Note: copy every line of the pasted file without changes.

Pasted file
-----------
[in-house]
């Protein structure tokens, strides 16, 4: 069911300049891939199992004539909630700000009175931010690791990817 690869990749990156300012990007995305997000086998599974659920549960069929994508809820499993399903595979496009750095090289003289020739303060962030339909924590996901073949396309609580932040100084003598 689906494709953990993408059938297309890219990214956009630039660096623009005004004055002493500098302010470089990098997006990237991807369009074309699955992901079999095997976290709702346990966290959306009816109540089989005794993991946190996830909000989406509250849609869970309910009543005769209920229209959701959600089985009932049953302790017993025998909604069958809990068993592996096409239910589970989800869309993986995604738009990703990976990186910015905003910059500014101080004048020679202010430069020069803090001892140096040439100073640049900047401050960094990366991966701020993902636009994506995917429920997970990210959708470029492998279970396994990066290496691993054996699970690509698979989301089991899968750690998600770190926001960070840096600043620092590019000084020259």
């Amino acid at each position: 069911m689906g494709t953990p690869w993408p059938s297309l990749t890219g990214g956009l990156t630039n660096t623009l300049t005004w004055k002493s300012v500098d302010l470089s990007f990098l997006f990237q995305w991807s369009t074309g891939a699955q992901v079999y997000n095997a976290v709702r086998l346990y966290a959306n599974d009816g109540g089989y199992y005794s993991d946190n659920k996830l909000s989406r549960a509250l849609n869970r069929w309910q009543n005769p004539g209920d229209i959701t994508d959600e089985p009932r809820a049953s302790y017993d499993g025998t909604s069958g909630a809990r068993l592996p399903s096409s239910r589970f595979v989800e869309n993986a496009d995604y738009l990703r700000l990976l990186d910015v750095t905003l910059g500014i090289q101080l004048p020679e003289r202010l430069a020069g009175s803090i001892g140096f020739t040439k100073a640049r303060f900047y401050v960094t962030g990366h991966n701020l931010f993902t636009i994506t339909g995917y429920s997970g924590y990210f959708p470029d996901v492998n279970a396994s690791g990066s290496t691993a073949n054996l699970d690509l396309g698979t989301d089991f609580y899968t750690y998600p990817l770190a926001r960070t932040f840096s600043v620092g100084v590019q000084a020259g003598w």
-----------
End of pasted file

[in-house]
């Protein structure tokens, strides 16, 4: 069911300049891939199992004539909630700000009175931010690791990817 690869990749990156300012990007995305997000086998599974659920549960069929994508809820499993399903595979496009750095090289003289020739303060962030339909924590996901073949396309609580932040100084003598 689906494709953990993408059938297309890219990214956009630039660096623009005004004055002493500098302010470089990098997006990237991807369009074309699955992901079999095997976290709702346990966290959306009816109540089989005794993991946190996830909000989406509250849609869970309910009543005769209920229209959701959600089985009932049953302790017993025998909604069958809990068993592996096409239910589970989800869309993986995604738009990703990976990186910015905003910059500014101080004048020679202010430069020069803090001892140096040439100073640049900047401050960094990366991966701020993902636009994506995917429920997970990210959708470029492998279970396994990066290496691993054996699970690509698979989301089991899968750690998600770190926001960070840096600043620092590019000084020259």
């Amino acid at each position: 069911m689906g494709t953990p690869w993408p059938s297309l990749t890219g990214g956009l990156t630039n660096t623009l300049t005004w004055k002493s300012v500098d302010l470089s990007f990098l997006f990237q995305w991807s369009t074309g891939a699955q992901v079999y997000n095997a976290v709702r086998l346990y966290a959306n599974d009816g109540g089989y199992y005794s993991d946190n659920k996830l909000s989406r549960a509250l849609n869970r069929w309910q009543n005769p004539g209920d229209i959701t994508d959600e089985p009932r809820a049953s302790y017993d499993g025998t909604s069958g909630a809990r068993l592996p399903s096409s239910r589970f595979v989800e869309n993986a496009d995604y738009l990703r700000l990976l990186d910015v750095t905003l910059g500014i090289q101080l004048p020679e003289r202010l430069a020069g009175s803090i001892g140096f020739t040439k100073a640049r303060f900047y401050v960094t962030g990366h991966n701020l931010f993902t636009i994506t339909g995917y429920s997970g924590y990210f959708p470029d996901v492998n279970a396994s690791g990066s290496t691993a073949n054996l699970d690509l396309g698979t989301d089991f609580y899968t750690y998600p990817l770190a926001r960070t932040f840096s600043v620092g100084v590019q000084a020259g003598w």